Introducing the eastern highfin spurdog (also referred to as the 'green eye dogfish' to some people)! If you're a shark scientist, you may know them as Squalus albifrons. Remember when we talked about the western highfin spurdog? Yeah, relatives.
The eastern highfin spurdog is a medium-size dogfish that has a short, round snout and an equally short head. They are a pale grey color on top that gives way to a creamy underbelly. Their caudal fit, sort of like the rest of it, is short. But, it lacks a dark bar through the bottom lobe. This is one easy way to ID this specimen!
They are endemic to Australian subtropical waters, found at depths between 220 and 510 metres deep. So although we know little about this shark, at least there are minimal fisheries in this area, although any future deep sea trawl fisheries could be a threat to their population. We know not much about it's biology, but one can assume it is like other deepwater shark species in that they take a long time to reach sexual maturity, produce few offspring, etc. The maximum length of a specimen measured is 65 cm (26 in) and they are a viviparous (aplacental) species. Little else is known about this species, so they are assessed by the IUCN as "Data Deficient" (DD).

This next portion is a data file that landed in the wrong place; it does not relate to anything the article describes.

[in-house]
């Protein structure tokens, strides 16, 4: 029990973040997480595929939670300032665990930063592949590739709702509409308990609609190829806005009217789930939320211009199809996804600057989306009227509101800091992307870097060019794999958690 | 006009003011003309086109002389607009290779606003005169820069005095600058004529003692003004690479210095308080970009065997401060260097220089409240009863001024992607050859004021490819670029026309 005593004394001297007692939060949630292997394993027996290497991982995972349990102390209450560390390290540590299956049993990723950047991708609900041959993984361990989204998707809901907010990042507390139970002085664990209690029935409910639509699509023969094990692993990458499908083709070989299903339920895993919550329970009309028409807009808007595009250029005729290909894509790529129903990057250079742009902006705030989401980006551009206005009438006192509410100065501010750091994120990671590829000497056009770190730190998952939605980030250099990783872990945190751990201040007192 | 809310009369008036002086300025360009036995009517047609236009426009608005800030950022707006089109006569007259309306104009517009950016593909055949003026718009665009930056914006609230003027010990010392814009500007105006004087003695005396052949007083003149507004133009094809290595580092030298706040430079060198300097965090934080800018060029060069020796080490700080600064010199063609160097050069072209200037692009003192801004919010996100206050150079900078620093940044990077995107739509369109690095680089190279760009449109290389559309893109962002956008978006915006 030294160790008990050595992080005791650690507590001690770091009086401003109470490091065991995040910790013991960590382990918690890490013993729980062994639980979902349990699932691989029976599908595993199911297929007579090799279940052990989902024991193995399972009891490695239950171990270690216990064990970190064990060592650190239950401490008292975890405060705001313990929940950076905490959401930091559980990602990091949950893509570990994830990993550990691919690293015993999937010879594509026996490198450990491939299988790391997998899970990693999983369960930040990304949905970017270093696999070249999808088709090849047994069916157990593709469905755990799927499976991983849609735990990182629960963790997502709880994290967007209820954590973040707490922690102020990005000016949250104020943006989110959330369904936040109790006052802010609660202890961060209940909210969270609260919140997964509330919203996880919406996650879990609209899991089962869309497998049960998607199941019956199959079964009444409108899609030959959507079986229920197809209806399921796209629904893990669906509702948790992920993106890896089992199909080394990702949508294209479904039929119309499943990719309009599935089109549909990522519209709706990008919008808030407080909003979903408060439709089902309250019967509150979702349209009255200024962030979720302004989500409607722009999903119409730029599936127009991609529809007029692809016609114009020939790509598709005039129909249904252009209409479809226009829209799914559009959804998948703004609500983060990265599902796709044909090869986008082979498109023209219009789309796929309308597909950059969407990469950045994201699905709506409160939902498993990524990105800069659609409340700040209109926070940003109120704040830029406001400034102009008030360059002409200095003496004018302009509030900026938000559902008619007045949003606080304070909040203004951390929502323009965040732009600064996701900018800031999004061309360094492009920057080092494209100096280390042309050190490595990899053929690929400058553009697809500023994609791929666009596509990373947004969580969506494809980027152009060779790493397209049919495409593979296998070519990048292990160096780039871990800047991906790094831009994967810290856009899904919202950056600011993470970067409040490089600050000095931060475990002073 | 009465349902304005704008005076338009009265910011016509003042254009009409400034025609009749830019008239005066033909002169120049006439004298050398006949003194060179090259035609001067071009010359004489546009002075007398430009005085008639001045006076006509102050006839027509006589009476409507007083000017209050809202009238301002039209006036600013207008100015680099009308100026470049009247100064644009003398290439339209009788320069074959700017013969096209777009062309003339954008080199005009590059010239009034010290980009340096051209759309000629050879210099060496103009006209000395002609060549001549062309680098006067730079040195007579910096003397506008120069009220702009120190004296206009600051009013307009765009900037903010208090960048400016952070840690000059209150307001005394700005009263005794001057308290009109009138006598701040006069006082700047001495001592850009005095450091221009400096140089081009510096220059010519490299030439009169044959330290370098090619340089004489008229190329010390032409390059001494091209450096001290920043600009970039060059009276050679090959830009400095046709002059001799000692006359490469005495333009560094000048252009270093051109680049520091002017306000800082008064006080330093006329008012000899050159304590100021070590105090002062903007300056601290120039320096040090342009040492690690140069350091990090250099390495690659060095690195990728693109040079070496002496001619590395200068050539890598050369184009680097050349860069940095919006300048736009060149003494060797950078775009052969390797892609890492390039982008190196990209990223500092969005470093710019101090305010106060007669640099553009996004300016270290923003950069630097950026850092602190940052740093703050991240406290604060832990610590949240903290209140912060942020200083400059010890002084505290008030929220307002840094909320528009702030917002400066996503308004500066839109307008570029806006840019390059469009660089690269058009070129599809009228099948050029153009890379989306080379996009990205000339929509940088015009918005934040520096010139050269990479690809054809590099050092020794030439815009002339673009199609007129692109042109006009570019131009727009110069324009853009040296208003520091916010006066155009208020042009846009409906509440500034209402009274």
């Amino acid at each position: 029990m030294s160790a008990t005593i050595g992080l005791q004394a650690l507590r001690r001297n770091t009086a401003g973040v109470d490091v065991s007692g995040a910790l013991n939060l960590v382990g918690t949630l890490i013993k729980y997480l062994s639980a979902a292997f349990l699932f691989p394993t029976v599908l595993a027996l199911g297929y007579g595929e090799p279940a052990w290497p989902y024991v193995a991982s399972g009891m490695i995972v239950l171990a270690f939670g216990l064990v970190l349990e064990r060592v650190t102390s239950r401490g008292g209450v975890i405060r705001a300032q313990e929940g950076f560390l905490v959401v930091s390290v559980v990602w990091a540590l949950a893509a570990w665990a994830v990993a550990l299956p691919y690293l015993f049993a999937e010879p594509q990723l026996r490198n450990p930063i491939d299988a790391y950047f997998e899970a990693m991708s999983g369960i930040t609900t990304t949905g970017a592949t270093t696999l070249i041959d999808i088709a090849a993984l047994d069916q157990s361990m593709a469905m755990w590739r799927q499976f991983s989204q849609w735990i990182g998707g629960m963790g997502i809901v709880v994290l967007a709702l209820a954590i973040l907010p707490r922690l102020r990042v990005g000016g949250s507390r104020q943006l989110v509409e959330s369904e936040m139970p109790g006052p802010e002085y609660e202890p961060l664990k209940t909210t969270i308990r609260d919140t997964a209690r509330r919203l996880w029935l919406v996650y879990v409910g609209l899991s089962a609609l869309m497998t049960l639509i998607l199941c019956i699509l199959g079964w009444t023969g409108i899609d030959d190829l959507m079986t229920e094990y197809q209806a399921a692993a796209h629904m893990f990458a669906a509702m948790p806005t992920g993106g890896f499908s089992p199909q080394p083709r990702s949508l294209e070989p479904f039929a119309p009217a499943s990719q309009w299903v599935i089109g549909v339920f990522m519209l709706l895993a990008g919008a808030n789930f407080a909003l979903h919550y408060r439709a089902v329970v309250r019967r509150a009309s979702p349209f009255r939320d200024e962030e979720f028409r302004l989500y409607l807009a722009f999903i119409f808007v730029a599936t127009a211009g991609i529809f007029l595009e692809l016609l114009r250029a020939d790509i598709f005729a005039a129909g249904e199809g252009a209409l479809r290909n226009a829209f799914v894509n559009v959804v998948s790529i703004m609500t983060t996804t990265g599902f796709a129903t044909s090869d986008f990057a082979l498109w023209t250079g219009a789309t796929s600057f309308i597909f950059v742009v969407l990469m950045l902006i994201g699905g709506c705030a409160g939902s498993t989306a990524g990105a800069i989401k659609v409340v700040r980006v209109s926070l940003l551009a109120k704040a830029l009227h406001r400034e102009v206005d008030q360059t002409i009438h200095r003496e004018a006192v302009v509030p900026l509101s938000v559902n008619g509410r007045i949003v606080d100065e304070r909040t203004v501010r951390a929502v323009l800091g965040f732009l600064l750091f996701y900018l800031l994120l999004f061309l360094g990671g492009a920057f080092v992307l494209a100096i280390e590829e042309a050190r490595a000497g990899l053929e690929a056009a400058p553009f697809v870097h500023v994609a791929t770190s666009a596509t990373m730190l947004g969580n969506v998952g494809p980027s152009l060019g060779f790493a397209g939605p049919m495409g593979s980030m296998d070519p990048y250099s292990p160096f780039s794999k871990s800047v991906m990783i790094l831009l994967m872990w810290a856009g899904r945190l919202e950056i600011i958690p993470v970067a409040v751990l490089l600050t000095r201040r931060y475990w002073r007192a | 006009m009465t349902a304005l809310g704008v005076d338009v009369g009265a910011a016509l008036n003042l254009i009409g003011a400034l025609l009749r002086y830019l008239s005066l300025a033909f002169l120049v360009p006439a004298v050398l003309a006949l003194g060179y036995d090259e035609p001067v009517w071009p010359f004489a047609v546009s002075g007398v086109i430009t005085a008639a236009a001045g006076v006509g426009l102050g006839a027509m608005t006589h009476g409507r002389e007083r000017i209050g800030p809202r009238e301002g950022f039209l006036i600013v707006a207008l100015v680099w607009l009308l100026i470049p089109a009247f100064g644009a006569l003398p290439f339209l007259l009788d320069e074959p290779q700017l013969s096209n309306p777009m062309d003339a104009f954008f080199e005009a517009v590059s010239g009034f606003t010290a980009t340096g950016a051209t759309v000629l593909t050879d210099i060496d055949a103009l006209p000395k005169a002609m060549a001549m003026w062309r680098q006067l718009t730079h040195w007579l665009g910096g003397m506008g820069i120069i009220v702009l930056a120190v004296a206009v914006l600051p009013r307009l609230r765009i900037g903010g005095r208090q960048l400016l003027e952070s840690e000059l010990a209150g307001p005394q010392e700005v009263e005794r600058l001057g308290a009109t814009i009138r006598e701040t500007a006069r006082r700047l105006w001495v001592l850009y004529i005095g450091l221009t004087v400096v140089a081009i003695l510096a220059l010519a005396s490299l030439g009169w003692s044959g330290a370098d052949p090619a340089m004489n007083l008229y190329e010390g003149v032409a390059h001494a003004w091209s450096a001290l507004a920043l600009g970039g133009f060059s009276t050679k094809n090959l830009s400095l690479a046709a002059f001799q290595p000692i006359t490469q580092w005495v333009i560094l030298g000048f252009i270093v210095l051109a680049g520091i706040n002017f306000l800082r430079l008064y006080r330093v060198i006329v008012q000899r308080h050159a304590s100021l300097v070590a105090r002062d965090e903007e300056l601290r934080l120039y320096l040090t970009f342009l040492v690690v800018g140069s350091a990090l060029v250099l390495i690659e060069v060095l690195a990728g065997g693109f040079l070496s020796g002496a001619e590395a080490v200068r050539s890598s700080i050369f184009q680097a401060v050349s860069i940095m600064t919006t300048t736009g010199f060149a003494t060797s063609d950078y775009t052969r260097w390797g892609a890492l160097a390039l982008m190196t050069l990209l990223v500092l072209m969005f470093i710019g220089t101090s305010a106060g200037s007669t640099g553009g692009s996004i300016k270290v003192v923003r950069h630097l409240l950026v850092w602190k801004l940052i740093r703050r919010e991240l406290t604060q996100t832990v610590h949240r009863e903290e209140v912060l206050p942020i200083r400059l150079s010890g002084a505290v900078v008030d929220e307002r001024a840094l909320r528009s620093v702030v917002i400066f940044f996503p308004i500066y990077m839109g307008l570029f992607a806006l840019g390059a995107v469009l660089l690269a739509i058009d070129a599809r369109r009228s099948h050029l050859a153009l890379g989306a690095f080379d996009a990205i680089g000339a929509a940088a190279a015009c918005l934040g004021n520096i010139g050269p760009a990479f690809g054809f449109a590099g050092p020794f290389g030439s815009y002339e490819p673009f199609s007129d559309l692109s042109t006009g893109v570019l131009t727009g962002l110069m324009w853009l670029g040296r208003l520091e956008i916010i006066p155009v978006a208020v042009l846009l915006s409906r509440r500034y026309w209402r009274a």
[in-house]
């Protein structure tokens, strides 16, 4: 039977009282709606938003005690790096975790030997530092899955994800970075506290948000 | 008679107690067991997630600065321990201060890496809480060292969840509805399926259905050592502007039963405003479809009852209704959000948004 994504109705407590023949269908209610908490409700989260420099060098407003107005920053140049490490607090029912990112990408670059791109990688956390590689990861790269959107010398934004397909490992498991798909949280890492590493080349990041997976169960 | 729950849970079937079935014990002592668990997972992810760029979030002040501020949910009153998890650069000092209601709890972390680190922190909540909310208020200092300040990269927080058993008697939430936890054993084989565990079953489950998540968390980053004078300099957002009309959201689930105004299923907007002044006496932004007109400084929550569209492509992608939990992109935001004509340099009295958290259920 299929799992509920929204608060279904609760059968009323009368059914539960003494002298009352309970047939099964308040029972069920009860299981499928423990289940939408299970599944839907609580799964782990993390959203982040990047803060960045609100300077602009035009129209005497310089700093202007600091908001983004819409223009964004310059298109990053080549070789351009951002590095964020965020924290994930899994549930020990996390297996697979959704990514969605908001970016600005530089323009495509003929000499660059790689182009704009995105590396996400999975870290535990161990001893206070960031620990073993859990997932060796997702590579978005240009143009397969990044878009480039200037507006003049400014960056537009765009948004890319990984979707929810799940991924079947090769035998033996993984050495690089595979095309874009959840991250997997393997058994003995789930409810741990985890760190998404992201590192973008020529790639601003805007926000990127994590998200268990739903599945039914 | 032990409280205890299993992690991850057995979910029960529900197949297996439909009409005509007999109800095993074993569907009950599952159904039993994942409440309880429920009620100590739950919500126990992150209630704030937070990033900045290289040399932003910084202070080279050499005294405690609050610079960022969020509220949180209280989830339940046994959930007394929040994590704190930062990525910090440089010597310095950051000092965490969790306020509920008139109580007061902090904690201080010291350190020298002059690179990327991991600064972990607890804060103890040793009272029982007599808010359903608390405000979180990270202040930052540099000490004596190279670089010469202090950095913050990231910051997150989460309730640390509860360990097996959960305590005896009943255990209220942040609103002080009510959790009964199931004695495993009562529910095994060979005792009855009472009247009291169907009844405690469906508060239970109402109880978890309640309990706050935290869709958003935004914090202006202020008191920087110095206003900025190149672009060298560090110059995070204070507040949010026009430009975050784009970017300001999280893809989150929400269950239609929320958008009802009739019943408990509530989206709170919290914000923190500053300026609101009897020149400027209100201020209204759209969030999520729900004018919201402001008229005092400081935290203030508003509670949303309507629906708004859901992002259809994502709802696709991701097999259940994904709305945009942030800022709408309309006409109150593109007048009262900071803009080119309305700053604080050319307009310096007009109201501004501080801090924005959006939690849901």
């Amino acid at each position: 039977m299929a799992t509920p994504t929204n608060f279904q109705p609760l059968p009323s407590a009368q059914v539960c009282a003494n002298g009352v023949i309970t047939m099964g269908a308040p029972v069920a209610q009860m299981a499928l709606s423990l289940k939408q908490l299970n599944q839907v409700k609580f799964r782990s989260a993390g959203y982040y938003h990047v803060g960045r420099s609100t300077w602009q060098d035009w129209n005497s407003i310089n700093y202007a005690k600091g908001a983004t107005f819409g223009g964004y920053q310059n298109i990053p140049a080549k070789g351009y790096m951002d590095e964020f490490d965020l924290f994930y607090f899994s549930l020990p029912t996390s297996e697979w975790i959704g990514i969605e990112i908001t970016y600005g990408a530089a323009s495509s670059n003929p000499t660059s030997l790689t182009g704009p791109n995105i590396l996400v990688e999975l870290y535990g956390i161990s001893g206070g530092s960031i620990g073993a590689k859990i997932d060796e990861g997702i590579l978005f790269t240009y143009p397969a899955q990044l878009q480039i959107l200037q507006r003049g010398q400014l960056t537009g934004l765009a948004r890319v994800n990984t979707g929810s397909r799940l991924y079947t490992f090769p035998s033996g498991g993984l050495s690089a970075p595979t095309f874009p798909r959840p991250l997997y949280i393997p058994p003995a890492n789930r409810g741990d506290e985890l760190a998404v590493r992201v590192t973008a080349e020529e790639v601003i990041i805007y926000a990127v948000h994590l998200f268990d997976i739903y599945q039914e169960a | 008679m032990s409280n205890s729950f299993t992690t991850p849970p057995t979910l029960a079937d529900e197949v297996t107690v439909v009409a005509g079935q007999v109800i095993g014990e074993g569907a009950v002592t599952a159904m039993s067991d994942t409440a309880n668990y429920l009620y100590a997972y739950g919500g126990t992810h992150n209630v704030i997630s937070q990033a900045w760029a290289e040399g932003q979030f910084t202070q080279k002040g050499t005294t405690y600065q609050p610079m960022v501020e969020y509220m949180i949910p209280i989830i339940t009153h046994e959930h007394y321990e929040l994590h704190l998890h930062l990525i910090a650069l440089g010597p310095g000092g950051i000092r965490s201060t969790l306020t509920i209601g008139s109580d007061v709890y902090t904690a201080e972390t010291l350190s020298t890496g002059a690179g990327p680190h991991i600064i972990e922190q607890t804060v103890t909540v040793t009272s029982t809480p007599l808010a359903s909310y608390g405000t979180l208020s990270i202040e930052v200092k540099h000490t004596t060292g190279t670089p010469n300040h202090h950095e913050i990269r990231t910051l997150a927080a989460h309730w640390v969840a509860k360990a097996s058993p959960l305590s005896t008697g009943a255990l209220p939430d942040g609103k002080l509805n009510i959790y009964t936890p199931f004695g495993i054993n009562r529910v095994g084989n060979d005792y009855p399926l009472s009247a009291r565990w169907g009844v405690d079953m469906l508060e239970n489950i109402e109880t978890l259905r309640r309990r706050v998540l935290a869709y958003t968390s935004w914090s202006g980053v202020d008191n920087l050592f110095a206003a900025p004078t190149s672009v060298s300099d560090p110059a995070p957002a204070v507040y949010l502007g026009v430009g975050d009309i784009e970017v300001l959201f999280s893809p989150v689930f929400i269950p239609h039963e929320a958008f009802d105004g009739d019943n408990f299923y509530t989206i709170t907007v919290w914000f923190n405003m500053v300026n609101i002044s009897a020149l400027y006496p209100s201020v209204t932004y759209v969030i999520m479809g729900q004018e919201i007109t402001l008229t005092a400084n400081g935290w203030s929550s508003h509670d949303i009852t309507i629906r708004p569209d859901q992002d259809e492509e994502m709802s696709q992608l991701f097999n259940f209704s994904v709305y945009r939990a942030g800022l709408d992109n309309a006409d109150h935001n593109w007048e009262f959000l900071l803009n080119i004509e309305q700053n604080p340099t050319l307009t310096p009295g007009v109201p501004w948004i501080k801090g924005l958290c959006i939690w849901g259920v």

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TFUI Founder Melissa C. Marquez is author of all animal bios and "Behind the Fins" segments.
SEE MELISSA'S TEDx TALK HERE:
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